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At the peak of the Covid-19 pandemic in the middle of March 2020, Dell Technologies shifted 90% of its workforce to a remote work environment.
The move was completed in just one weekend, underscoring the strong infrastructure and telecommuting policies that the technology giant had put in place prior to the pandemic.
Now that the situation is stabilising in some countries, Dell, like many other businesses, is looking to reopen it offices – and in a safe manner backed by data.
“The core guiding principle underpinning all our decisions for the company is to prioritise the health and safety of our team members, customers and communities,” said John Scimone, senior vice-president and chief security officer at Dell Technologies.
“We needed to implement a globally scalable system to give us that consistency, and to leverage the advances in data science and make sure we’re making the best decisions on a daily basis,” he added.
One of the tools that Scimone’s team created was the Inverse Risk Matrix, a real-time dashboard to help Dell executives make sense of the multitude of data about the Covid-19 coronavirus and safely guide employees’ return to the workplace.
The tool was built by Dell’s brightest data scientists and is being updated daily with data on over 15 different key variables deemed by medical professionals as the most relevant in making health risk judgements, said Scimone. The data sources include Johns Hopkins University & Medicine, the US Centers for Disease Control, and the World Health Organization.
Besides computing an overall risk score across 188 countries where Dell operates, Scimone said the tool also uses linear regression analysis to monitor trends and is increasingly being enhanced with predictive capabilities to gain deeper insights that will guide decision-making.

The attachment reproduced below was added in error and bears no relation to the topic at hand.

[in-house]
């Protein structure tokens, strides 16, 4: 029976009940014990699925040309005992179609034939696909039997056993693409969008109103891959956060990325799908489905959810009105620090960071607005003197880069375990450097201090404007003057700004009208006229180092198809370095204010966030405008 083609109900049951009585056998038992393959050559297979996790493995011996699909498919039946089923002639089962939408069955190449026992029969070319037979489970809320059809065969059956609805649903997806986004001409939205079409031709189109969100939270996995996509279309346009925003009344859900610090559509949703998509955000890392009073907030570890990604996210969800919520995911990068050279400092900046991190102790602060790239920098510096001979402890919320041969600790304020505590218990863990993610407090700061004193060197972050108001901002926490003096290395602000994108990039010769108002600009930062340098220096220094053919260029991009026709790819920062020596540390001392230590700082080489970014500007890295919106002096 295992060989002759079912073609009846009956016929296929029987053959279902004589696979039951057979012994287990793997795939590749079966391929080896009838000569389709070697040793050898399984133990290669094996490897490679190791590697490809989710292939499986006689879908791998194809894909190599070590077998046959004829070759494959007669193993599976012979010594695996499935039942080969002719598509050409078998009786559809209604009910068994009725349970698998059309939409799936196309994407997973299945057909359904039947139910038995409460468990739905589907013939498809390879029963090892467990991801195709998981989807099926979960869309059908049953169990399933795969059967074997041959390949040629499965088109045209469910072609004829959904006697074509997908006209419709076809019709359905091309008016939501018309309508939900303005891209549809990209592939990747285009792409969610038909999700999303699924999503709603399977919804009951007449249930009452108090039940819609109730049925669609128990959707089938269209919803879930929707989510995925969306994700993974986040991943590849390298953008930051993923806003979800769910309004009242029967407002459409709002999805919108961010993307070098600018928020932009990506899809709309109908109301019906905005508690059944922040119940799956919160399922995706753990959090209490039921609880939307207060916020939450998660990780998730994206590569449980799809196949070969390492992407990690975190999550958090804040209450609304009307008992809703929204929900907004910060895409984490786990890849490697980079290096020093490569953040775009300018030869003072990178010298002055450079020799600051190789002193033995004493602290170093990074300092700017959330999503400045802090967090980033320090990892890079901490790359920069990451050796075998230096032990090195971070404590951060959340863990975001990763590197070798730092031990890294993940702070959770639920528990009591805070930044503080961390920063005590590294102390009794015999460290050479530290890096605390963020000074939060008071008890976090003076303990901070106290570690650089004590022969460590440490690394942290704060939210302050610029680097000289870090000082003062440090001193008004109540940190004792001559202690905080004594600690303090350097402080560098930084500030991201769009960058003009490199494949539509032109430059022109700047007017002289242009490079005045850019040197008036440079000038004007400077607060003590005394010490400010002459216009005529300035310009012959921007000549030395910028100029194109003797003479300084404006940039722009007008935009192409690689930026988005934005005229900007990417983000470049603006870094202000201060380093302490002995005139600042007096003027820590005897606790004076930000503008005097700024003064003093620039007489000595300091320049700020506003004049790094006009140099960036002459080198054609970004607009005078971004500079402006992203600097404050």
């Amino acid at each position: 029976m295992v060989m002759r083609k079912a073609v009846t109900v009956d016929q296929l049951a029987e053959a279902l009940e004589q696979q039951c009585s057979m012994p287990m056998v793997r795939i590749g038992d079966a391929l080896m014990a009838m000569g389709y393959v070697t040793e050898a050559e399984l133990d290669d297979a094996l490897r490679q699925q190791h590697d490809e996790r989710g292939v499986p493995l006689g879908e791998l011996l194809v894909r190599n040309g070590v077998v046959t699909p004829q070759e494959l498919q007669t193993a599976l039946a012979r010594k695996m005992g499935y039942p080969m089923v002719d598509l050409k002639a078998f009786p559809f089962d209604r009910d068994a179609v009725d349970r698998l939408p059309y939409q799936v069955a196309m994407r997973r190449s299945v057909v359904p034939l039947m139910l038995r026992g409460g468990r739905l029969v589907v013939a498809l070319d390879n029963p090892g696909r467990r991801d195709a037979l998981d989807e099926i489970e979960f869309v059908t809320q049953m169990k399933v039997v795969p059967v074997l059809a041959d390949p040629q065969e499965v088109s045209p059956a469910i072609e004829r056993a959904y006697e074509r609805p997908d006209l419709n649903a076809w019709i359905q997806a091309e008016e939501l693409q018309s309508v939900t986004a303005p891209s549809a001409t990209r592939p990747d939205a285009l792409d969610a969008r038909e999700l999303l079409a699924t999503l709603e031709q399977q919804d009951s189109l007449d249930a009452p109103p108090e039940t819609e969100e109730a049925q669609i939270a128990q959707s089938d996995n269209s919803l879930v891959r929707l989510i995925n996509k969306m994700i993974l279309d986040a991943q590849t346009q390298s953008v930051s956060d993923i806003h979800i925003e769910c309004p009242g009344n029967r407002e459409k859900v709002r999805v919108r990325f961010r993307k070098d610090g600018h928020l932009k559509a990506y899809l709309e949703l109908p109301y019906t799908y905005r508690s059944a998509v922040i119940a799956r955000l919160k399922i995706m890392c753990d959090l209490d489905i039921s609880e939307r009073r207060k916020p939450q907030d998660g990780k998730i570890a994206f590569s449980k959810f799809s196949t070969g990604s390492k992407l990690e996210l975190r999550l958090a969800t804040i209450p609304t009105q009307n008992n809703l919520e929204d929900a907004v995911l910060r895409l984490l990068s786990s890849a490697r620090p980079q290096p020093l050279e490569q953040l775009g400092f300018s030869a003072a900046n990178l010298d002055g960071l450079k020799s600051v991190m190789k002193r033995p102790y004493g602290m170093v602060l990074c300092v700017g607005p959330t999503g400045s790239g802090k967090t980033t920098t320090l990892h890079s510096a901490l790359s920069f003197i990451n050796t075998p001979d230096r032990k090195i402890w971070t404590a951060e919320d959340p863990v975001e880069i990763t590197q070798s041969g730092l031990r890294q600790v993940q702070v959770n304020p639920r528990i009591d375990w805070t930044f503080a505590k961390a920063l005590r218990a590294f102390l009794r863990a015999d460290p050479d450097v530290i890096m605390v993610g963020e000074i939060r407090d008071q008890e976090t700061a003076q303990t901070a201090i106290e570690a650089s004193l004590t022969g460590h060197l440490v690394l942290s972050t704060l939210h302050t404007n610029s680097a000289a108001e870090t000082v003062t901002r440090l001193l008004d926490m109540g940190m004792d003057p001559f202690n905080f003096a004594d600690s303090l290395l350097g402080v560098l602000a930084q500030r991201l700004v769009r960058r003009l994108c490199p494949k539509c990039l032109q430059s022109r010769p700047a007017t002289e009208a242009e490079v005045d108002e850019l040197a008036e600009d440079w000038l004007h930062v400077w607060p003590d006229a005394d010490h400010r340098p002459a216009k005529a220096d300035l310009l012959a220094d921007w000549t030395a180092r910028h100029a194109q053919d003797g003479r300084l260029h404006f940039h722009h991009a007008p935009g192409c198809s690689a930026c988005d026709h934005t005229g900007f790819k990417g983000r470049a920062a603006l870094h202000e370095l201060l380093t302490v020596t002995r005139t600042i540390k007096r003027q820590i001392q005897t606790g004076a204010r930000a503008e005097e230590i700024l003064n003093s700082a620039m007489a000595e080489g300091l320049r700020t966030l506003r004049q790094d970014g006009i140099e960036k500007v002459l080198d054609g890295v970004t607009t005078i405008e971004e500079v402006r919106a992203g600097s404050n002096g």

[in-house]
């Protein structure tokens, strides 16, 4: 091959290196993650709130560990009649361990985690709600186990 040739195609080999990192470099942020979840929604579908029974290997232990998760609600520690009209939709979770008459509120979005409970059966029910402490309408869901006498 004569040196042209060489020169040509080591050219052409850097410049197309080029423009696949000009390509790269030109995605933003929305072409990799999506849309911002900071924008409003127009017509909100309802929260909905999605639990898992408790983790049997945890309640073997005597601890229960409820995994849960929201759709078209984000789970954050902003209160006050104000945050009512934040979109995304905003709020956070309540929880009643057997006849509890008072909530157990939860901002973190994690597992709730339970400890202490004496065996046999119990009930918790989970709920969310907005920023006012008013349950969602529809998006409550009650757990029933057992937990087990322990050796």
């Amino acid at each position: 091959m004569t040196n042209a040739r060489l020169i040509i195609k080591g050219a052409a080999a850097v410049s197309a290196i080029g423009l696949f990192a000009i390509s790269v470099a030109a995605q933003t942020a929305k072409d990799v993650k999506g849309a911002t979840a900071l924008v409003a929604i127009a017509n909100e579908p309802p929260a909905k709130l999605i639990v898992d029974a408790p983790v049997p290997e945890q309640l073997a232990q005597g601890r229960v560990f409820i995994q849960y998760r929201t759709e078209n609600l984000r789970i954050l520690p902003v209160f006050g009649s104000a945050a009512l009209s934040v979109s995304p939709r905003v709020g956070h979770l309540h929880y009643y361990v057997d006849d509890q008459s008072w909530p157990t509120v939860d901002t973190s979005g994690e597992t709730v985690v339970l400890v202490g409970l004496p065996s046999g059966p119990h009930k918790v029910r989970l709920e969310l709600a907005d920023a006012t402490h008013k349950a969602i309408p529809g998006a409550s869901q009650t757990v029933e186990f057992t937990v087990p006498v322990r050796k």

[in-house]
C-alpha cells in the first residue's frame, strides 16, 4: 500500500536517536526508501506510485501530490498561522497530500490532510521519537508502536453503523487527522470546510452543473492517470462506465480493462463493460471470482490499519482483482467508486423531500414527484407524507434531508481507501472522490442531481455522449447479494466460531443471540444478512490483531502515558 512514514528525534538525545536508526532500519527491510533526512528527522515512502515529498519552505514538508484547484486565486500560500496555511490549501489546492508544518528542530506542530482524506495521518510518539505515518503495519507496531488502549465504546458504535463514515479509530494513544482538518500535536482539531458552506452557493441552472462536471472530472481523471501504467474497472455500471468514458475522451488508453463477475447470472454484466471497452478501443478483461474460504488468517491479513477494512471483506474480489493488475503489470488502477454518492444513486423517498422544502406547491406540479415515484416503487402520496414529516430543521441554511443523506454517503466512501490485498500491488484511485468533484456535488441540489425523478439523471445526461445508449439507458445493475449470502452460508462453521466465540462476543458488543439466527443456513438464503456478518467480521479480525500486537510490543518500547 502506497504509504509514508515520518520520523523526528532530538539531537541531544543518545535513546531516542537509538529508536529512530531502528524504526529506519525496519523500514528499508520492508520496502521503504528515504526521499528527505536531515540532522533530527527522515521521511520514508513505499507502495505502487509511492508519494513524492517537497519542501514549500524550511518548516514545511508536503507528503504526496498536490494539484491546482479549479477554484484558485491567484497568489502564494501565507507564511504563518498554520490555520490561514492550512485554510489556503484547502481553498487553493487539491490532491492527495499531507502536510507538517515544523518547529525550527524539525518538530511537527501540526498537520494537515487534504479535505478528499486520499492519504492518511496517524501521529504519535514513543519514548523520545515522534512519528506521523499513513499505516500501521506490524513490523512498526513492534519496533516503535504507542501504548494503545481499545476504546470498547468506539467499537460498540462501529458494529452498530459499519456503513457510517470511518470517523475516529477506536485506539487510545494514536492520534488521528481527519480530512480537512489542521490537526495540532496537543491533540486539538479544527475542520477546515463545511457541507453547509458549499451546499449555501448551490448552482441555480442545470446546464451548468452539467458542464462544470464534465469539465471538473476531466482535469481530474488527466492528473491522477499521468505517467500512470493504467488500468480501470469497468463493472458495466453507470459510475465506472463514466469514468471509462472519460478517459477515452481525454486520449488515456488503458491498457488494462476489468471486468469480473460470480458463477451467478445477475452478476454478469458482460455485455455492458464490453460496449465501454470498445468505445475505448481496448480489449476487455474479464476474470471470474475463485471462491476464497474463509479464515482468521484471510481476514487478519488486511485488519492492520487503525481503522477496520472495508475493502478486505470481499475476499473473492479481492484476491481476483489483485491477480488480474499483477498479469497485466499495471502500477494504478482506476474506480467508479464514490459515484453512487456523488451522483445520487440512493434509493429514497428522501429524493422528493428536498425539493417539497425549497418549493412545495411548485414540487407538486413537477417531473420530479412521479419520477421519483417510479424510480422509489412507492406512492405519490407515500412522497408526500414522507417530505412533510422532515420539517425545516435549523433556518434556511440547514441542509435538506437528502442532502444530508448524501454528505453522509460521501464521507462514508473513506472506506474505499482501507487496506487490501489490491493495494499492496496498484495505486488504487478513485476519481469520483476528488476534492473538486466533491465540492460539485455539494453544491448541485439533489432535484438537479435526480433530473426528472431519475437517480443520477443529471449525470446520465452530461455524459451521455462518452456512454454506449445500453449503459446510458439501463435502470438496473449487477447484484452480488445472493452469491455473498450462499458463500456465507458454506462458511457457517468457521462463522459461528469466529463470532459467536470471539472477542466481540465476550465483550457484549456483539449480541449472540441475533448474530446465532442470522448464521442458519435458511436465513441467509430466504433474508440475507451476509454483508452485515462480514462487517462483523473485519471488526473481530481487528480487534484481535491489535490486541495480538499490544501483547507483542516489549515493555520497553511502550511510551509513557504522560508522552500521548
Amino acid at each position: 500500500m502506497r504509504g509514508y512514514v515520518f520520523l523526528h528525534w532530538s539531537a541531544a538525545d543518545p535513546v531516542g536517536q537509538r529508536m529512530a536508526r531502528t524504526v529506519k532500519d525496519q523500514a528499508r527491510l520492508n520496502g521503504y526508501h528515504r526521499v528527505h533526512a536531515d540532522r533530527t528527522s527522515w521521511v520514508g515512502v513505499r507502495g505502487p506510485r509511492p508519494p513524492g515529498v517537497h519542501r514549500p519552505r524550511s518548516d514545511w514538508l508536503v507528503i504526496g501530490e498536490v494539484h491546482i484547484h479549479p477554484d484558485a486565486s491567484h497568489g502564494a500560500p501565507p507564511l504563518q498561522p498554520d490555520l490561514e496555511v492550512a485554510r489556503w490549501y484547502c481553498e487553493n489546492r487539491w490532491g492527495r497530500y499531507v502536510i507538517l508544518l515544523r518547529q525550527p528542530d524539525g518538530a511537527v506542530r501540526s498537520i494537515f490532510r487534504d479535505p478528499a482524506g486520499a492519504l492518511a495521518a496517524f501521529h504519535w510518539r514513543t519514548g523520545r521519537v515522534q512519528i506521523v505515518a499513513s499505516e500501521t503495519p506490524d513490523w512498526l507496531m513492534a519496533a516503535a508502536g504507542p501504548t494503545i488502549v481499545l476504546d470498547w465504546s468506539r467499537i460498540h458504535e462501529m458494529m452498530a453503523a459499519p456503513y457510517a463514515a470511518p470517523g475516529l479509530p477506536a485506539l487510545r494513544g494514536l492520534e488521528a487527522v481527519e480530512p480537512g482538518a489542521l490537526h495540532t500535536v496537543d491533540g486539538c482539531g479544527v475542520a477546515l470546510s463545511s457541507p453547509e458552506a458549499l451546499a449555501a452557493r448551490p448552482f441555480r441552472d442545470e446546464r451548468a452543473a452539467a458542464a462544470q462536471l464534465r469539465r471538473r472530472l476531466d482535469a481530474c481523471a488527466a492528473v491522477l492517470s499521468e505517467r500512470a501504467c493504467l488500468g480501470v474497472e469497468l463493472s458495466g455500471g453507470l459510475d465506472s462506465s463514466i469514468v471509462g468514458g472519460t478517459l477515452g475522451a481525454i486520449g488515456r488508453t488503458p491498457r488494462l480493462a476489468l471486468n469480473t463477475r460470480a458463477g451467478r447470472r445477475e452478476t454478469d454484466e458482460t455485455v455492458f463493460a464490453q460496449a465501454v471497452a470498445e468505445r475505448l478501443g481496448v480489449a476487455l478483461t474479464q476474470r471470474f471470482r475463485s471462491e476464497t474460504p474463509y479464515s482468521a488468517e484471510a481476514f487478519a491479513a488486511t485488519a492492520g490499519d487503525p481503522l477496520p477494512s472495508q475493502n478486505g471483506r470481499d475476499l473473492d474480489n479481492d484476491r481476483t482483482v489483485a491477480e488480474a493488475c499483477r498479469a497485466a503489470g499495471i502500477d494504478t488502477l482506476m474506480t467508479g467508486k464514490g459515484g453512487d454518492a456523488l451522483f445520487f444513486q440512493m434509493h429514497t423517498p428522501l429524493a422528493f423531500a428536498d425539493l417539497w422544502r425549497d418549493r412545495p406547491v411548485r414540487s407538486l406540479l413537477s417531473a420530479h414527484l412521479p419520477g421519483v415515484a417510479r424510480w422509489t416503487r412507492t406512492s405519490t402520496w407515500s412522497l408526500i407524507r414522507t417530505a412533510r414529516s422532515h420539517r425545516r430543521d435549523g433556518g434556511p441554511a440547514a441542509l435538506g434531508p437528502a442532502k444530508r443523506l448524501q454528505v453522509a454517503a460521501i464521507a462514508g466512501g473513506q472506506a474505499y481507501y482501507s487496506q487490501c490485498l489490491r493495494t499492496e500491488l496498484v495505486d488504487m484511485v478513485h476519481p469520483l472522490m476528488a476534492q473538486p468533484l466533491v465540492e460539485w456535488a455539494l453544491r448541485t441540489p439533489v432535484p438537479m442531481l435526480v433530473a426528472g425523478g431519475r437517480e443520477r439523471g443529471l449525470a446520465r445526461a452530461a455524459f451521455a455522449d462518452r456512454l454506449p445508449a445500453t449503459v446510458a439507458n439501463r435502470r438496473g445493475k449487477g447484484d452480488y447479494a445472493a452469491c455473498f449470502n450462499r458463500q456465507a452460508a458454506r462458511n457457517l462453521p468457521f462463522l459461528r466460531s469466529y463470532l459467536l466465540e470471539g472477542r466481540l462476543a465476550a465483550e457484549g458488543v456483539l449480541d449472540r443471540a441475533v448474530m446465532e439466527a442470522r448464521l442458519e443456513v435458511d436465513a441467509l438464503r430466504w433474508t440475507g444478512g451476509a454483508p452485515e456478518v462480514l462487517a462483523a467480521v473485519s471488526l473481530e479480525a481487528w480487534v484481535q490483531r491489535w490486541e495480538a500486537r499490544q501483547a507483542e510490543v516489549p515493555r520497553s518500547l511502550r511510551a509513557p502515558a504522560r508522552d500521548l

“This enables our joint team, with representation from HR, sales, government affairs, security and every part of the company, to look at the same data using the same tool, backed by hard data science and medical intelligence,” Scimone said. “This ensures our decisions are consistent, data-driven and informed.”
Scimone said the tool and its data model have also been shared with Dell’s partners and customers that are driving efforts to protect the health and safety of their own employees.
But even as Dell Technologies starts to reopen its offices, it will continue to provide employees with workplace flexibility.
“I don’t think every company can hit the 90% remote work environment like we have,” said Amit Midha, president for Asia-Pacific and Japan at Dell Technologies, stressing the importance of having a connected workplace policy and infrastructure that offer workers a choice of where they would like to work, if their job scope permits.
Scimone said as more employees see the benefits of a flexible workstyle, they may have a different set of expectations and comfort level with using technology and working in different work settings. “We’re examining things like being able to schedule different work environments depending on your meeting schedule on a given day.”
Read more about data analytics in APAC
- The Singapore Tourism Board has developed an analytics service, among other initiatives, to digitalise the city-state’s embattled tourism industry.
- Australian aged care provider Juniper is a proponent of using data analytics to deliver high-quality care.
- Researchers at the University of Queensland worked with IBM to develop a dashboard with machine-learning capabilities to analyse data for a global study on Covid-19 patients in intensive care.
- Tableau has bolstered its presence in Asia-Pacific following its acquisition by Salesforce and is combining its analytics capabilities with Einstein Analytics to deliver AI-powered insights.